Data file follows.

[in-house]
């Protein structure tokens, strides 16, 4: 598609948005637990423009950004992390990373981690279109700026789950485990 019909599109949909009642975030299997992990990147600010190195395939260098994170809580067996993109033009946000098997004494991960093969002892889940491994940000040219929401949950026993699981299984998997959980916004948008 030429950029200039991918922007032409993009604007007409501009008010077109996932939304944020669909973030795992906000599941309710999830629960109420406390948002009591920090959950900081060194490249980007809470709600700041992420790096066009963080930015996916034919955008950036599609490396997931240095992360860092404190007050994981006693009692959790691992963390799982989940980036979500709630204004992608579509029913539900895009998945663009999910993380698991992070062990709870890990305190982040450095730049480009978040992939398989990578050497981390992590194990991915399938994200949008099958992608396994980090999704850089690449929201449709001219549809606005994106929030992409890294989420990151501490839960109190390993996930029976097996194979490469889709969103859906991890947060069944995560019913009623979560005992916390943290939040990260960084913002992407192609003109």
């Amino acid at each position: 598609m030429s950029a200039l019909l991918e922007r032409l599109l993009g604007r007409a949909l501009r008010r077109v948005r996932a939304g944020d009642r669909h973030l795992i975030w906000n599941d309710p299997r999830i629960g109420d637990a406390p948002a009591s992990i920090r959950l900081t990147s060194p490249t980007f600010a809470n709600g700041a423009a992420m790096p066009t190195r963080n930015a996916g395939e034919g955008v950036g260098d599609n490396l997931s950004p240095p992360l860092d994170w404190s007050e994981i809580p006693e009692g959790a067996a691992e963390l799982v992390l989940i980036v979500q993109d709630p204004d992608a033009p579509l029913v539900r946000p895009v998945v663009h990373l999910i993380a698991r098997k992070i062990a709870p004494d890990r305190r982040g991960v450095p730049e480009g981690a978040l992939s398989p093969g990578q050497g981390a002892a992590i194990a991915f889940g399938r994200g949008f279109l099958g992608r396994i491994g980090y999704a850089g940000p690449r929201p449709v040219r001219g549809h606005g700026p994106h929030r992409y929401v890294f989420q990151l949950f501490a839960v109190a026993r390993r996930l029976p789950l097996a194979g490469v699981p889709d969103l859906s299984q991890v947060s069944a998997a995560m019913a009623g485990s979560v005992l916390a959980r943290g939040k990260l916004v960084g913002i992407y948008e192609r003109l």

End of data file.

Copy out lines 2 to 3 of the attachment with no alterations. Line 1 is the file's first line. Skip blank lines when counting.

């Protein structure tokens, strides 16, 4: 598609948005637990423009950004992390990373981690279109700026789950485990 019909599109949909009642975030299997992990990147600010190195395939260098994170809580067996993109033009946000098997004494991960093969002892889940491994940000040219929401949950026993699981299984998997959980916004948008 030429950029200039991918922007032409993009604007007409501009008010077109996932939304944020669909973030795992906000599941309710999830629960109420406390948002009591920090959950900081060194490249980007809470709600700041992420790096066009963080930015996916034919955008950036599609490396997931240095992360860092404190007050994981006693009692959790691992963390799982989940980036979500709630204004992608579509029913539900895009998945663009999910993380698991992070062990709870890990305190982040450095730049480009978040992939398989990578050497981390992590194990991915399938994200949008099958992608396994980090999704850089690449929201449709001219549809606005994106929030992409890294989420990151501490839960109190390993996930029976097996194979490469889709969103859906991890947060069944995560019913009623979560005992916390943290939040990260960084913002992407192609003109």
């Amino acid at each position: 598609m030429s950029a200039l019909l991918e922007r032409l599109l993009g604007r007409a949909l501009r008010r077109v948005r996932a939304g944020d009642r669909h973030l795992i975030w906000n599941d309710p299997r999830i629960g109420d637990a406390p948002a009591s992990i920090r959950l900081t990147s060194p490249t980007f600010a809470n709600g700041a423009a992420m790096p066009t190195r963080n930015a996916g395939e034919g955008v950036g260098d599609n490396l997931s950004p240095p992360l860092d994170w404190s007050e994981i809580p006693e009692g959790a067996a691992e963390l799982v992390l989940i980036v979500q993109d709630p204004d992608a033009p579509l029913v539900r946000p895009v998945v663009h990373l999910i993380a698991r098997k992070i062990a709870p004494d890990r305190r982040g991960v450095p730049e480009g981690a978040l992939s398989p093969g990578q050497g981390a002892a992590i194990a991915f889940g399938r994200g949008f279109l099958g992608r396994i491994g980090y999704a850089g940000p690449r929201p449709v040219r001219g549809h606005g700026p994106h929030r992409y929401v890294f989420q990151l949950f501490a839960v109190a026993r390993r996930l029976p789950l097996a194979g490469v699981p889709d969103l859906s299984q991890v947060s069944a998997a995560m019913a009623g485990s979560v005992l916390a959980r943290g939040k990260l916004v960084g913002i992407y948008e192609r003109l």